By Michael Gunther
On the tip of Oia, Greece there is an outcropping of rocks jutting out into the Aegean Sea that is known for amateur cliff drivers attempting this risky sport. Being one who likes to challenge myself, I decided to test my amateur cliff diving capabilities. Both the path to the cliffs and the actual shelf of the platform used to dive into the sea provided me with an opportunity to reflect on how we so often approach goals or challenges in our life. The mental processing and the fear of the act sometimes are scarier or harder than the act itself.
As I contemplated the jump on what seemed like a larger than life ledge overlooking the sea, my spouse was telling me all the reasons as to why I shouldn’t jump. He spoke about my swimming skills, he thought he saw jelly fish, he said “I don’t know how deep it is,” etc. His consistent “what if” scenarios made me question my desire and will to jump. I stood on the perch and stepped back, I started to question my own fear and aspiration to perform the jump. I began to lose my passion for this goal and questioned if I should really be jumping off a cliff.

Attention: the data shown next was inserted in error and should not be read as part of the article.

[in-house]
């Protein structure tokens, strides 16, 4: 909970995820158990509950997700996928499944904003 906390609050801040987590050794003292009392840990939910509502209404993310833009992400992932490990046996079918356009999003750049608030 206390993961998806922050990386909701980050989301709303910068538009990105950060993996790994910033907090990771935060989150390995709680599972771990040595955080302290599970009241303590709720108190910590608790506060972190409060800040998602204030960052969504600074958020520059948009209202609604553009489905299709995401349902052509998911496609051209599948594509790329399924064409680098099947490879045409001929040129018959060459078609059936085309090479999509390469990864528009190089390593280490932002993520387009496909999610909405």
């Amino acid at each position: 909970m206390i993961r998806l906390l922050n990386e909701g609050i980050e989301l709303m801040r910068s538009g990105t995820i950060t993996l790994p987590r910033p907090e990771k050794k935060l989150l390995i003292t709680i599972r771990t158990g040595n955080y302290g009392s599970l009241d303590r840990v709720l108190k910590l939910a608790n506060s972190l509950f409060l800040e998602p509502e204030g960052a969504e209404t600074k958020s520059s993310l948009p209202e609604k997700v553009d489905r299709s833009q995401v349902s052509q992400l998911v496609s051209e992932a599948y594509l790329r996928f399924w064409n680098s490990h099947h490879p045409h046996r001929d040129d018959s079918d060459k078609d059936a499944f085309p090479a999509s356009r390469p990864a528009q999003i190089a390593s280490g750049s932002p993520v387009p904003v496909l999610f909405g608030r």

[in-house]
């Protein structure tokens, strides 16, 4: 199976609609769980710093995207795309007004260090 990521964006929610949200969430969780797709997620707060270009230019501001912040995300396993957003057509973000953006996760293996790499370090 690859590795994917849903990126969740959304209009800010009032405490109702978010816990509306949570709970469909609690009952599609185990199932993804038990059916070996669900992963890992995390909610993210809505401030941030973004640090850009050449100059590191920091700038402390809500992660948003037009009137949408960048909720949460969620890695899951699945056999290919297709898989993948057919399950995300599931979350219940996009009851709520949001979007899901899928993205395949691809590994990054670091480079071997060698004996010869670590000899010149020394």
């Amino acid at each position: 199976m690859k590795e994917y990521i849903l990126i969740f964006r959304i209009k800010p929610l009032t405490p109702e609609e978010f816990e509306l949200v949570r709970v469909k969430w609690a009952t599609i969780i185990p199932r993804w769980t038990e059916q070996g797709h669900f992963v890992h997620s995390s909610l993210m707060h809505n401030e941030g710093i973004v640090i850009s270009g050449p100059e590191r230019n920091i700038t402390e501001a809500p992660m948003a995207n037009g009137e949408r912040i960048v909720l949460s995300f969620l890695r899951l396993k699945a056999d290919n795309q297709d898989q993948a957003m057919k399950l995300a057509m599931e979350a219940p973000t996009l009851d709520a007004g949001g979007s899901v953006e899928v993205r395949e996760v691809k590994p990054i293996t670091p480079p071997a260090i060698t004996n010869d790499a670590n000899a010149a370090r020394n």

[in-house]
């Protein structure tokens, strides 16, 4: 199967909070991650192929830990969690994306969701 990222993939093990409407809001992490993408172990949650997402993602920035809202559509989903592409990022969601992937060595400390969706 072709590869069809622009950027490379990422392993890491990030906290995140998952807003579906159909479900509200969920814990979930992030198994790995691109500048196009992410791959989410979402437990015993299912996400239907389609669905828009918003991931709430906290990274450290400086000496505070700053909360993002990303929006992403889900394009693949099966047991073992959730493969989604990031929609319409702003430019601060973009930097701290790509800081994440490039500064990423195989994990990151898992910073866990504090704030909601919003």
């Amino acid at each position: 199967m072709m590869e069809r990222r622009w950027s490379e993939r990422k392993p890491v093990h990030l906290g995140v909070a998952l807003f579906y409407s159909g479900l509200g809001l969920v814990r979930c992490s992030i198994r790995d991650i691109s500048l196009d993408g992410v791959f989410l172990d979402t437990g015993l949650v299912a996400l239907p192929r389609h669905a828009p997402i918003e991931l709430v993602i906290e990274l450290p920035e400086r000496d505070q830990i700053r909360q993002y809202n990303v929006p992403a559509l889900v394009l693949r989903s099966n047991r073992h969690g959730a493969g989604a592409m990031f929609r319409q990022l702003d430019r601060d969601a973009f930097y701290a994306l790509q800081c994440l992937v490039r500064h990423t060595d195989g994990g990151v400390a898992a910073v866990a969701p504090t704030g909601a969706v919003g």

After what seemed like an eternity, I spotted some young kids jumping in with their dad and immediately my mind went to – “you’ve got to be kidding me.” If they can do this, I certainly can too. So, with all my fear and apprehensions tossed aside, I backed up onto the platform and then pushed myself forward with a sense of ambiguity and excitement. Down I went into the blue-green water, noticing the amazing views surrounding me as I descended into the unknown water conditions. The thrill and adrenaline rose within me as I ascended toward the surface. I completed my dive. I did it. No jelly fish, no shallow water, no swimming challenges. I faced my fears and made it happen.
This experience made me contemplate how often we create our own fears and mental blocks when achieving our goals or creating new experiences for ourselves. Does so-called logic kick in and discount our aspiration? Do you have others providing support or discourse? Also, is the fear larger than it should be? I am not suggesting that you shouldn’t be cautious and educated as you approach new goals, but don’t let the naysayers and your own fear prevent you from not achieving what you want to accomplish.
Are you standing on the proverbial cliff, afraid to take the dive to achieve your own goals? What can you do to shift your mental conversation and just dive right in? You may be surprised to realize that the fear is greater than the actual consequences of jumping. Remember: a life lived in fear is a life half lived.
Image source: stock-footage-santorini-greece-july-fisheye-cliff-jumping-in-santorini-greece